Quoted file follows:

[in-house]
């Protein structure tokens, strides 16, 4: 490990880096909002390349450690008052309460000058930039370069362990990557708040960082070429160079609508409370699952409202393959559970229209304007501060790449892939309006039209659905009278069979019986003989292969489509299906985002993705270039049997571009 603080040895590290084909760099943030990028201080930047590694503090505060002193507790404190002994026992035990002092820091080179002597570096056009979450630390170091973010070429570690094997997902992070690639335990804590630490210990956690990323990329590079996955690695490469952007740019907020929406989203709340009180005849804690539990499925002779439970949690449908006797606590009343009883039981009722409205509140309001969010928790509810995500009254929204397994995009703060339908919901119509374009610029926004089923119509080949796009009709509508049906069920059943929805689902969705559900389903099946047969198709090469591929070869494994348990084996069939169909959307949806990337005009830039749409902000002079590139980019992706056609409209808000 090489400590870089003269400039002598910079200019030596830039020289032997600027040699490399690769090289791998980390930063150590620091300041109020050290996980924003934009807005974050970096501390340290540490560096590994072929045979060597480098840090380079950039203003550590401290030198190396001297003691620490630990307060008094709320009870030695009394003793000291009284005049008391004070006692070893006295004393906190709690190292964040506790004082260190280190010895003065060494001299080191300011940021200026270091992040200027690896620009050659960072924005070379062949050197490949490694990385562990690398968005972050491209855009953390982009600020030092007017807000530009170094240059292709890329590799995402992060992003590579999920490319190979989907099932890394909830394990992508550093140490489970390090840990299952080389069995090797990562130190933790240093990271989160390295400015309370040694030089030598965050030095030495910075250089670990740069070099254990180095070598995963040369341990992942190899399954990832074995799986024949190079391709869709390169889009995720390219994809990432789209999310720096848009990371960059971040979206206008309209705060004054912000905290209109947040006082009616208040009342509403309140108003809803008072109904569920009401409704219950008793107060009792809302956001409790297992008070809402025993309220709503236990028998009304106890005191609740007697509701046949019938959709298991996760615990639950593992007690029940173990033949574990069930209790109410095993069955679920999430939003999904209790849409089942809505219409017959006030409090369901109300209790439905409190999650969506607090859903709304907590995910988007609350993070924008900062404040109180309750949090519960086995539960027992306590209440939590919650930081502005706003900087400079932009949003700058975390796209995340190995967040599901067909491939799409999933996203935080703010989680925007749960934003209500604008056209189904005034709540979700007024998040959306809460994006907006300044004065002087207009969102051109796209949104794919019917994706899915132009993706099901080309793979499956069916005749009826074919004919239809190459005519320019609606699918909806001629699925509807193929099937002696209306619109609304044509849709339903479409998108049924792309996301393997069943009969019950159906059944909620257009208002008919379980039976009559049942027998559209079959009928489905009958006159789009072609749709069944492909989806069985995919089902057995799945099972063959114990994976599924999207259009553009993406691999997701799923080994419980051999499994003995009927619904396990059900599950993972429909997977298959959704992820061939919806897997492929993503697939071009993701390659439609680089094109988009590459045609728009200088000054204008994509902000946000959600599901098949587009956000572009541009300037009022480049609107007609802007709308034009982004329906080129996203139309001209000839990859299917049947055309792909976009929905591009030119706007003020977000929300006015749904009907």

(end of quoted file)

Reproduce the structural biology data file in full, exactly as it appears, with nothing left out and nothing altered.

[in-house]
């Protein structure tokens, strides 16, 4: 490990880096909002390349450690008052309460000058930039370069362990990557708040960082070429160079609508409370699952409202393959559970229209304007501060790449892939309006039209659905009278069979019986003989292969489509299906985002993705270039049997571009 603080040895590290084909760099943030990028201080930047590694503090505060002193507790404190002994026992035990002092820091080179002597570096056009979450630390170091973010070429570690094997997902992070690639335990804590630490210990956690990323990329590079996955690695490469952007740019907020929406989203709340009180005849804690539990499925002779439970949690449908006797606590009343009883039981009722409205509140309001969010928790509810995500009254929204397994995009703060339908919901119509374009610029926004089923119509080949796009009709509508049906069920059943929805689902969705559900389903099946047969198709090469591929070869494994348990084996069939169909959307949806990337005009830039749409902000002079590139980019992706056609409209808000 090489400590870089003269400039002598910079200019030596830039020289032997600027040699490399690769090289791998980390930063150590620091300041109020050290996980924003934009807005974050970096501390340290540490560096590994072929045979060597480098840090380079950039203003550590401290030198190396001297003691620490630990307060008094709320009870030695009394003793000291009284005049008391004070006692070893006295004393906190709690190292964040506790004082260190280190010895003065060494001299080191300011940021200026270091992040200027690896620009050659960072924005070379062949050197490949490694990385562990690398968005972050491209855009953390982009600020030092007017807000530009170094240059292709890329590799995402992060992003590579999920490319190979989907099932890394909830394990992508550093140490489970390090840990299952080389069995090797990562130190933790240093990271989160390295400015309370040694030089030598965050030095030495910075250089670990740069070099254990180095070598995963040369341990992942190899399954990832074995799986024949190079391709869709390169889009995720390219994809990432789209999310720096848009990371960059971040979206206008309209705060004054912000905290209109947040006082009616208040009342509403309140108003809803008072109904569920009401409704219950008793107060009792809302956001409790297992008070809402025993309220709503236990028998009304106890005191609740007697509701046949019938959709298991996760615990639950593992007690029940173990033949574990069930209790109410095993069955679920999430939003999904209790849409089942809505219409017959006030409090369901109300209790439905409190999650969506607090859903709304907590995910988007609350993070924008900062404040109180309750949090519960086995539960027992306590209440939590919650930081502005706003900087400079932009949003700058975390796209995340190995967040599901067909491939799409999933996203935080703010989680925007749960934003209500604008056209189904005034709540979700007024998040959306809460994006907006300044004065002087207009969102051109796209949104794919019917994706899915132009993706099901080309793979499956069916005749009826074919004919239809190459005519320019609606699918909806001629699925509807193929099937002696209306619109609304044509849709339903479409998108049924792309996301393997069943009969019950159906059944909620257009208002008919379980039976009559049942027998559209079959009928489905009958006159789009072609749709069944492909989806069985995919089902057995799945099972063959114990994976599924999207259009553009993406691999997701799923080994419980051999499994003995009927619904396990059900599950993972429909997977298959959704992820061939919806897997492929993503697939071009993701390659439609680089094109988009590459045609728009200088000054204008994509902000946000959600599901098949587009956000572009541009300037009022480049609107007609802007709308034009982004329906080129996203139309001209000839990859299917049947055309792909976009929905591009030119706007003020977000929300006015749904009907």